For China, the first of its two “centennial anniversaries” — in 2021 (100 years since the Chinese Communist Party's (CPP) founding) and 2049 (100 years since the founding of the People's Republic of China) — arrives in just four years. Although Beijing has publicly disavowed any timeline for unification with Taiwan, there is little question that CCP leaders would prefer the issue to be settled by then, or at least to oversee sufficient progress to justify its stewardship of the country's revitalization.
Although the two sides are more economically interdependent than ever, the prospects for “peaceful unification” continue to dim. China is fighting the trends that have everywhere favored the strengthening of subnational identities. The proliferation of digital technologies and social media, the inability of national governments to satisfy the proliferating demands of their peoples, and the increasing mobility of populations have weakened the loyalty claimed by national and supra-national governments and strengthened regional and ethnic identities. In China alone, Beijing struggles to maintain the loyalty of its people in Hong Kong, Xinjiang, and Tibet.
In Taiwan, the pull of regional identity and declining popular identification with China has fueled the island's shrinking support for unification. The looming collapse of the once-dominant Kuomintang (KMT) — a party committed in theory to a unified China — and the electoral strength of the pro-independence Democratic People's Party (DPP) serve as the most obvious manifestations of these trends. But polls also reveal the extent of disaffection with China. Scarcely 10 percent of Taiwan's people support unification. A widening generational divide suggests support will continue to fall, since 80 percent of Taiwan's youth between ages 20–29 oppose unification. China's official news service, Xinhua, has delighted in trumpeting polls that showed beleaguered Taiwan President Tsai Ing-wen falling in popularity. But Beijing can take little comfort in the fact that one of the few things that have proven consistently less popular in Taiwan than Presidents Tsai or KMT predecessor Ma Yingjeo has been the idea of unification with China...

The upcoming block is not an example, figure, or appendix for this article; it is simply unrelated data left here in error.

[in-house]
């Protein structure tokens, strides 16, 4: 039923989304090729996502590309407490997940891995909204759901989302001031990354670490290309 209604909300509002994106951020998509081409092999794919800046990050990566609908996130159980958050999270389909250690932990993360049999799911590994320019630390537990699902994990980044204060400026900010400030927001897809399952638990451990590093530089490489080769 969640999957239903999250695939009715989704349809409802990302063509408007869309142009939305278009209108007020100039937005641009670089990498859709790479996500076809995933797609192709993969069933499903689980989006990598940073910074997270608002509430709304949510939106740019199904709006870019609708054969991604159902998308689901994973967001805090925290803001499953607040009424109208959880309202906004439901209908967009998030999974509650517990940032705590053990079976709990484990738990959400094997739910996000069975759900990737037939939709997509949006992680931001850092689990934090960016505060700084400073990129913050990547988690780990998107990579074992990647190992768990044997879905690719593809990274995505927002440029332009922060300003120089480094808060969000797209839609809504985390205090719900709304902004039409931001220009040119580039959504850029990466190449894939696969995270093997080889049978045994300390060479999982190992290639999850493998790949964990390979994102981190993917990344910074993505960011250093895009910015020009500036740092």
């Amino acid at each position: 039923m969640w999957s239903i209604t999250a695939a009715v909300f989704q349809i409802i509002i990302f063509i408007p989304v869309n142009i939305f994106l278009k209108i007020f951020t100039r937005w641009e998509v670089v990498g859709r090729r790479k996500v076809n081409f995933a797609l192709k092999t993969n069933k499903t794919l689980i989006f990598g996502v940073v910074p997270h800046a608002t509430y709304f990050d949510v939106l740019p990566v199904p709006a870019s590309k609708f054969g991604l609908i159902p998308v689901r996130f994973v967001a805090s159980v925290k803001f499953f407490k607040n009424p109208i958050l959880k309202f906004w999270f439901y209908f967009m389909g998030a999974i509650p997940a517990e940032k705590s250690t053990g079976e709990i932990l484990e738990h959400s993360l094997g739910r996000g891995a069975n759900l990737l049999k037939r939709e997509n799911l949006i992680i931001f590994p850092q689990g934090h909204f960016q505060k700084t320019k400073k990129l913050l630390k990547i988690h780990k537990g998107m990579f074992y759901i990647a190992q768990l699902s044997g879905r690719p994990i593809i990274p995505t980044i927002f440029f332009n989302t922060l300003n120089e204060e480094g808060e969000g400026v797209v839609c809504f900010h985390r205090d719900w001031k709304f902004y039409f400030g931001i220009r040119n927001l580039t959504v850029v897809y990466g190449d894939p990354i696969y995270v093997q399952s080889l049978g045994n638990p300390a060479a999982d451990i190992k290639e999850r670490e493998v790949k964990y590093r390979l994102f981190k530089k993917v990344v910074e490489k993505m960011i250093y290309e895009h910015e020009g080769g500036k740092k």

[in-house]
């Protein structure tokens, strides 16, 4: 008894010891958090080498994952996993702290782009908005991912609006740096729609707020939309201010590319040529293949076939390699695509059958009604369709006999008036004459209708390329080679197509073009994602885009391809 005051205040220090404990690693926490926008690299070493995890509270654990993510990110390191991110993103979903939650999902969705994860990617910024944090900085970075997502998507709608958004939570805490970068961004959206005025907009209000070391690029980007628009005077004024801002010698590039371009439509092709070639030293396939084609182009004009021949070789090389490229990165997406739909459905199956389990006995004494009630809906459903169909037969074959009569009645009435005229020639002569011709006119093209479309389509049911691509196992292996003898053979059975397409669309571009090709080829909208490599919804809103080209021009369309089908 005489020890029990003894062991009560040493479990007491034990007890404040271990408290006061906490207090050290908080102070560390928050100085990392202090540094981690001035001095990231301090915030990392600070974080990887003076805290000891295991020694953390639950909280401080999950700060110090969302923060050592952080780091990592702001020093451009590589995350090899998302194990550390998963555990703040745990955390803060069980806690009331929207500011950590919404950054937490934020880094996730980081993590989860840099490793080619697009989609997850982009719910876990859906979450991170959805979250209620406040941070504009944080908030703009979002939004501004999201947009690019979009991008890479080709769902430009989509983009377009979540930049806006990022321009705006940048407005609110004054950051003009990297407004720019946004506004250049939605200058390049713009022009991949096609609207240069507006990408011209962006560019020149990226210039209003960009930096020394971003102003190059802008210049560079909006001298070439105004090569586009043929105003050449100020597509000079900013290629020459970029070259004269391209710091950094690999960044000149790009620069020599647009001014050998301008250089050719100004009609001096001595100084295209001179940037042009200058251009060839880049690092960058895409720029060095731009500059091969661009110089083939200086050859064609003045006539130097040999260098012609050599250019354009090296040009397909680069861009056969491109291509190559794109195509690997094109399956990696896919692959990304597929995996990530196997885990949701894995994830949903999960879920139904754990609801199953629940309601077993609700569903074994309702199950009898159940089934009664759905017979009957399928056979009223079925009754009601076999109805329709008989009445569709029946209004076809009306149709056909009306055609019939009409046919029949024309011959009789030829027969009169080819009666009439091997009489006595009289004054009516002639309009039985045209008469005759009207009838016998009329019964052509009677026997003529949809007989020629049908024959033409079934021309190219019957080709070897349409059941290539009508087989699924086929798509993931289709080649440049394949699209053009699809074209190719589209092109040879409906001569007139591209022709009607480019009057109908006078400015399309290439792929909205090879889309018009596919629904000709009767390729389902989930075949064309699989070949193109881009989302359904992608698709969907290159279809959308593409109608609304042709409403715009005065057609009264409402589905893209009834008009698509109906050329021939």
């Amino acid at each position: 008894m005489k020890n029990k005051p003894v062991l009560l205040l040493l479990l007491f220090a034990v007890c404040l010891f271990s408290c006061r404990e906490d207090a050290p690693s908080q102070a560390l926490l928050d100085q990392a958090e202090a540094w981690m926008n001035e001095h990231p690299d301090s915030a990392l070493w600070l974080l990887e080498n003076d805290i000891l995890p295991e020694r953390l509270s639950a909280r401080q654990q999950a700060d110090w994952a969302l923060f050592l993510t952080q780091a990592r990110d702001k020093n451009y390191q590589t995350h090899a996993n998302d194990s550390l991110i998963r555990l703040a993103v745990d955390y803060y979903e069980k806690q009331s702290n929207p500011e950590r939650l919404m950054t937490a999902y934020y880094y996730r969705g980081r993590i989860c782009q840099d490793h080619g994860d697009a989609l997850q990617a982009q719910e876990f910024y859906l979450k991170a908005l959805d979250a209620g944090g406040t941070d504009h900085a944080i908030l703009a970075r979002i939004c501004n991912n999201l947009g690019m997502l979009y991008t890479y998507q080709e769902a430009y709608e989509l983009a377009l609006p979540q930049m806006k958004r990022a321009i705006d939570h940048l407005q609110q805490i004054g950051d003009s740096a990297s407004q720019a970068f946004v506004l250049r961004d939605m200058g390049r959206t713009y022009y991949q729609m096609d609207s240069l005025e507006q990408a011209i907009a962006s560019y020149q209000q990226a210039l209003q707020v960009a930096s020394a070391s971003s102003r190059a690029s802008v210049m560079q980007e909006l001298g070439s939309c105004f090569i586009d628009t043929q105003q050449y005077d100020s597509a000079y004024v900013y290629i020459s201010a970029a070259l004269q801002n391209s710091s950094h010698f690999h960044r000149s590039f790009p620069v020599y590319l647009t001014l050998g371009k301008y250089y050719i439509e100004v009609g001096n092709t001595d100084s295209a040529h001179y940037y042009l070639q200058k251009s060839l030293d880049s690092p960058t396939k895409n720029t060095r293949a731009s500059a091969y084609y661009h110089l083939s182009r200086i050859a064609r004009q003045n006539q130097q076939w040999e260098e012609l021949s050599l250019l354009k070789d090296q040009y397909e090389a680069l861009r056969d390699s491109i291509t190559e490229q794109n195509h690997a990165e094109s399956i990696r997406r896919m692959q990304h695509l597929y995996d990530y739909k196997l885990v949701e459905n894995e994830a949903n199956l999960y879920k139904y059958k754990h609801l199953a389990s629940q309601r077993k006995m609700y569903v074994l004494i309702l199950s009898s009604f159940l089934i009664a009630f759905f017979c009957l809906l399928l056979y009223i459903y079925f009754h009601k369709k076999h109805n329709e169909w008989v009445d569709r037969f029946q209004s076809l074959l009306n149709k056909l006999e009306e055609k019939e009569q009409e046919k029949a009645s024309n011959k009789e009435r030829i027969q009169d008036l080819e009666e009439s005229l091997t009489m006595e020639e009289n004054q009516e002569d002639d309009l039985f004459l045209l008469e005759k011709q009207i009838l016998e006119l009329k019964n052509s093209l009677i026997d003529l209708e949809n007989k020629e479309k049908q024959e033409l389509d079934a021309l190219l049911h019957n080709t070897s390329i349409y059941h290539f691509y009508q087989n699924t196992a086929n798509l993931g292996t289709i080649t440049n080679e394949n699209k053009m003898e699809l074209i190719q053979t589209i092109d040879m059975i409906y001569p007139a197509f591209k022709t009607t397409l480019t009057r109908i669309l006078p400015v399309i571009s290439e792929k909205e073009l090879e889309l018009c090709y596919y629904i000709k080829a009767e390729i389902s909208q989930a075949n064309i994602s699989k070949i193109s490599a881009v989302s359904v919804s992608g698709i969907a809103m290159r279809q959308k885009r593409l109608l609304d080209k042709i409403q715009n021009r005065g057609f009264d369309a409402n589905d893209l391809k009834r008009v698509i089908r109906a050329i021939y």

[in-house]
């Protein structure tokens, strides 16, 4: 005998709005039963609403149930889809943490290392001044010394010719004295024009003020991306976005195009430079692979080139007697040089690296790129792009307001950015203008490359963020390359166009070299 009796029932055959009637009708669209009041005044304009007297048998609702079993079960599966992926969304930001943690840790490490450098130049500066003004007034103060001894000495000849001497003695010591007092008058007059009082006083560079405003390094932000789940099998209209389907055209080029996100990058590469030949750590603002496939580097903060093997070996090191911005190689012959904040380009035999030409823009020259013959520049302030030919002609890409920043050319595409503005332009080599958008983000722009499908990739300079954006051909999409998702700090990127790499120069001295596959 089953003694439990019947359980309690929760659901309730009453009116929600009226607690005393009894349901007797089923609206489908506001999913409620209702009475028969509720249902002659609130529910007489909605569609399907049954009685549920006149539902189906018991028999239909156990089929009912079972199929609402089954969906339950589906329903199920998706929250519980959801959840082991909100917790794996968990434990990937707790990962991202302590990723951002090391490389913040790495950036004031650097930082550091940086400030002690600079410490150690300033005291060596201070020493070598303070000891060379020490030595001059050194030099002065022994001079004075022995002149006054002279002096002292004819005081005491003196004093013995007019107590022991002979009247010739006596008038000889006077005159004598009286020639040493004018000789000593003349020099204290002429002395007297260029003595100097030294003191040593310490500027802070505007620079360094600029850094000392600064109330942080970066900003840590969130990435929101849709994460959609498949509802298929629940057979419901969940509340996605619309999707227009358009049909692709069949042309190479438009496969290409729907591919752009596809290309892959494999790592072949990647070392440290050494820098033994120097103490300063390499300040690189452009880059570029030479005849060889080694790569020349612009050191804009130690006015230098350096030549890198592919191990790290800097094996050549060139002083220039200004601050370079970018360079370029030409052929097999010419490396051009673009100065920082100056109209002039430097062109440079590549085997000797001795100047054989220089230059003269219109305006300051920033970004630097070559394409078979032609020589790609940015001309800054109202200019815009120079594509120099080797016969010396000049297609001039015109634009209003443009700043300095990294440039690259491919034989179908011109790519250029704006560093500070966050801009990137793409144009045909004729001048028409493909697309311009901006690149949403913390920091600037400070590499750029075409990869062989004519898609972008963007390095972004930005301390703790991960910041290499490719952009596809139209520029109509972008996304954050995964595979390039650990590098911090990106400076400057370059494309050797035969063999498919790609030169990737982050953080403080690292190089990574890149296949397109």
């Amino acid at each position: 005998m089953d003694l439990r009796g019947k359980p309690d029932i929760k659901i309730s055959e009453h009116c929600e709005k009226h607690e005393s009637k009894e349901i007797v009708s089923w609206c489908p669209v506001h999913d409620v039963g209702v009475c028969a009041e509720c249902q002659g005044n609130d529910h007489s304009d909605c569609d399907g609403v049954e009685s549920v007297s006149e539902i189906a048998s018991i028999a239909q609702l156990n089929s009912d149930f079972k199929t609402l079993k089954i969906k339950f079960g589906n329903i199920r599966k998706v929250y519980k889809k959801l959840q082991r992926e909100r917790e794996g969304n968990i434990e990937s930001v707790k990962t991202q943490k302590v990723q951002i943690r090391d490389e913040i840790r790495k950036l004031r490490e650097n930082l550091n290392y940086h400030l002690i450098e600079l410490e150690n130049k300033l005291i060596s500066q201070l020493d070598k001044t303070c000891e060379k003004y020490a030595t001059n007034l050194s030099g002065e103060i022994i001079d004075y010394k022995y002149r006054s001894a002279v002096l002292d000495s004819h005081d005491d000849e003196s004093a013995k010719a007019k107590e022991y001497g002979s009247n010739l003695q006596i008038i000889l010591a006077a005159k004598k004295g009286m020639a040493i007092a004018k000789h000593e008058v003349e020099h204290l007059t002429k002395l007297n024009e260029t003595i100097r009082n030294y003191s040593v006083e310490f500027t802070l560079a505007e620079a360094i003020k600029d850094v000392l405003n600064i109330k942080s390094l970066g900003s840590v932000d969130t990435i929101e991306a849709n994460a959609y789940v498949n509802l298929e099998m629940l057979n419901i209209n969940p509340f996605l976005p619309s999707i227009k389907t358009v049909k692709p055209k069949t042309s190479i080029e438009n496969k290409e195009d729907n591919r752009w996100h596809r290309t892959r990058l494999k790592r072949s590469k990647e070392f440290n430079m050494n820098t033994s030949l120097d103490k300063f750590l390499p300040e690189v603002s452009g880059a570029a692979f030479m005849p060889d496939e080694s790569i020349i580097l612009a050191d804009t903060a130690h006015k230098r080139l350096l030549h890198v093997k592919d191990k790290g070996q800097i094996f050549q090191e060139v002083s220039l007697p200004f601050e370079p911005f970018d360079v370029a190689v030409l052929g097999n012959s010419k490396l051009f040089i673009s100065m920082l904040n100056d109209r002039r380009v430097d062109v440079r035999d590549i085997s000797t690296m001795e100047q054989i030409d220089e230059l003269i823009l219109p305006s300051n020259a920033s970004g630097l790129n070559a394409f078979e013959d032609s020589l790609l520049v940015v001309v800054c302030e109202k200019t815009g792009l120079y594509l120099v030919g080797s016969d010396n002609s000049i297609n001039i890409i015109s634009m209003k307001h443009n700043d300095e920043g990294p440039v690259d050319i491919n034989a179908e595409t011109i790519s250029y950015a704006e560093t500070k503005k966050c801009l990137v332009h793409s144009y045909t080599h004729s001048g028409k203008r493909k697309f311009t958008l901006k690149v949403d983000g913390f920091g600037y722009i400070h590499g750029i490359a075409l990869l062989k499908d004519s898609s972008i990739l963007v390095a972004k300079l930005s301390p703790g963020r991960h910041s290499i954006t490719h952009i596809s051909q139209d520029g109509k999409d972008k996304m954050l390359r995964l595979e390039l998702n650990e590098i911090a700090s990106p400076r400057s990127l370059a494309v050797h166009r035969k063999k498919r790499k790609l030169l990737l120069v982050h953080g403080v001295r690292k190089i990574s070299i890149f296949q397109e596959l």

The remainder of this commentary is available on lawfareblog.com.
Timothy R. Heath is a senior international defense research analyst with the nonprofit, nonpartisan RAND Corporation and the author of the book, China's New Governing Party Paradigm: Political Renewal and the Pursuit of National Rejuvenation.
This commentary originally appeared on Lawfare on March 20, 2017. Commentary gives RAND researchers a platform to convey insights based on their professional expertise and often on their peer-reviewed research and analysis.